displaying the intensity levels in a non-progressive sequence.  A pure random sequence in the display of intensity level fields may be desirable but the complexity of the logic may not be justified if the persistence of the display phosphors is adequate.


FIG. 11 is a cross-sectional view of the column control and the row control of the present invention, illustrating the process of effecting illumination of a color portion of a pixel.  Phosphor layer 51, which comprises red, green and blue
pie-shaped phosphors 43, 44, 45 thereby forming phosphor pixels 12, is sandwiched between planar top (glass) plate 18 and anode metallic film 46.  Row control gate electrode 24 is configured as a horizontal planar element parallel to base plate 20 and
film 46, but with an opening 55.  There are, of course, millions of column electrodes 52, 54, 56 and millions of openings 55 in a typical display.  Column electrode (cathode) 52 (likewise 54 or 56) extends vertically upward from below row control gate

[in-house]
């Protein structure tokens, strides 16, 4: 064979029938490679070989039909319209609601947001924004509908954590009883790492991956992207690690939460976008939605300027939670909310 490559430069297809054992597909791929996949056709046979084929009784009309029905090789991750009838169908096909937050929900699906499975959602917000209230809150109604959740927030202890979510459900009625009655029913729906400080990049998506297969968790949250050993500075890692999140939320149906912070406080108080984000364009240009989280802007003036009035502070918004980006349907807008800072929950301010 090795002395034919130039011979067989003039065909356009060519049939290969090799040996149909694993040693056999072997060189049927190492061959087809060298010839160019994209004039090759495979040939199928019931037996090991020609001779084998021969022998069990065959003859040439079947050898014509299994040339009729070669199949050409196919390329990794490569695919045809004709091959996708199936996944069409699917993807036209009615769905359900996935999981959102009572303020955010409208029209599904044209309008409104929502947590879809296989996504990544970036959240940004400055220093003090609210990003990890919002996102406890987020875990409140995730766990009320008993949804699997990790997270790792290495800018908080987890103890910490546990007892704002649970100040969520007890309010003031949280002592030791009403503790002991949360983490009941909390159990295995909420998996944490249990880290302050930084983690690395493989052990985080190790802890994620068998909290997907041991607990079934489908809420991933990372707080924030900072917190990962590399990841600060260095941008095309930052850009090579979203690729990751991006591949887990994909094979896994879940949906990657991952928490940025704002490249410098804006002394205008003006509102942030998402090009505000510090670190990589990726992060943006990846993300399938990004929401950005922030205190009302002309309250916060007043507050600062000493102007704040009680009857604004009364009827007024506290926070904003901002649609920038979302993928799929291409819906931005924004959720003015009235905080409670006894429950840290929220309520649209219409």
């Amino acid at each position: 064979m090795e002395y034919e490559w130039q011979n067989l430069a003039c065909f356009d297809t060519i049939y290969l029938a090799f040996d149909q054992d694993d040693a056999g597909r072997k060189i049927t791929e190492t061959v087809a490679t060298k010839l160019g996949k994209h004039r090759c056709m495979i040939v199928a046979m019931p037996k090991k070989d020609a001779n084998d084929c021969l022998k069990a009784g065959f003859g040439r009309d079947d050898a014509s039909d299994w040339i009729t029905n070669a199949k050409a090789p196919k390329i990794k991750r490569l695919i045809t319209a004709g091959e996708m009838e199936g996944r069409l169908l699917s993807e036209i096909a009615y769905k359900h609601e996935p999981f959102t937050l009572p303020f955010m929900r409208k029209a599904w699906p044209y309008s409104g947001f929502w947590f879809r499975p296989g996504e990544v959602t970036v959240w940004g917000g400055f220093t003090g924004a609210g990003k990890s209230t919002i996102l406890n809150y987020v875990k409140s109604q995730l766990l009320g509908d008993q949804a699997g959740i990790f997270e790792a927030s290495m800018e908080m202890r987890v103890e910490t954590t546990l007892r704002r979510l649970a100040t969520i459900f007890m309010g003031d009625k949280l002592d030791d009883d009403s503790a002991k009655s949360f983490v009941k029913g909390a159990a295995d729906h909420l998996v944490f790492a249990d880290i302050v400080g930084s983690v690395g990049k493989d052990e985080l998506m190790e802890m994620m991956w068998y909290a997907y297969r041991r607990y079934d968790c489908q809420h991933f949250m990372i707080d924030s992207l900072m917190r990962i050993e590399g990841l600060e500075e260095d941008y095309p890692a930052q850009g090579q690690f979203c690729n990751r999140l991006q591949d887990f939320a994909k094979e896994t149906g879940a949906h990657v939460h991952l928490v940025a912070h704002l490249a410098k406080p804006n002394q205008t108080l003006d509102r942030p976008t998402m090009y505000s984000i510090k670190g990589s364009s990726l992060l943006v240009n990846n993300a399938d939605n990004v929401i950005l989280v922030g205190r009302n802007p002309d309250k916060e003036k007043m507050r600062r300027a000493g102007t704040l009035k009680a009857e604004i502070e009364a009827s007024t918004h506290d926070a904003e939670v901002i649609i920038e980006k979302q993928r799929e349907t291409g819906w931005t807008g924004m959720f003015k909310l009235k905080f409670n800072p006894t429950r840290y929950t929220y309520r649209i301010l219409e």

electrode 24 toward opening 55.  Anode metallic film 46 is typically at a positive potential of 10,000 volts via wire 37 in stem 36.  Row control gate electrode 24 is periodically activated (sequentially with adjacent row control gate electrodes 24 `not
shown`) to a positive potential, while the column electrodes 52 (or 54 or 56) are set at a zero potential simultaneously with the activation of row control gate electrode 24 for the color portion of the pixel desired to be illuminated.  When row control
gate electrode 24 is at a positive potential and column electrode 52 is at a zero potential, electrons are pulled from column electrode 52 by the positive potential of both the anode metallic film 46 and the row control gate electrode 24.  A portion of
these electrons are projected vertically upward to impinge upon phosphor layer 51 thereby activating the appropriate color portion of red, green and blue pie-shaped phosphors 43, 44, 45.


Thus the several aforementioned objects and advantages are most effectively attained.  Although a single preferred embodiment of the invention has been disclosed and described in detail herein, it should be understood that this invention is in no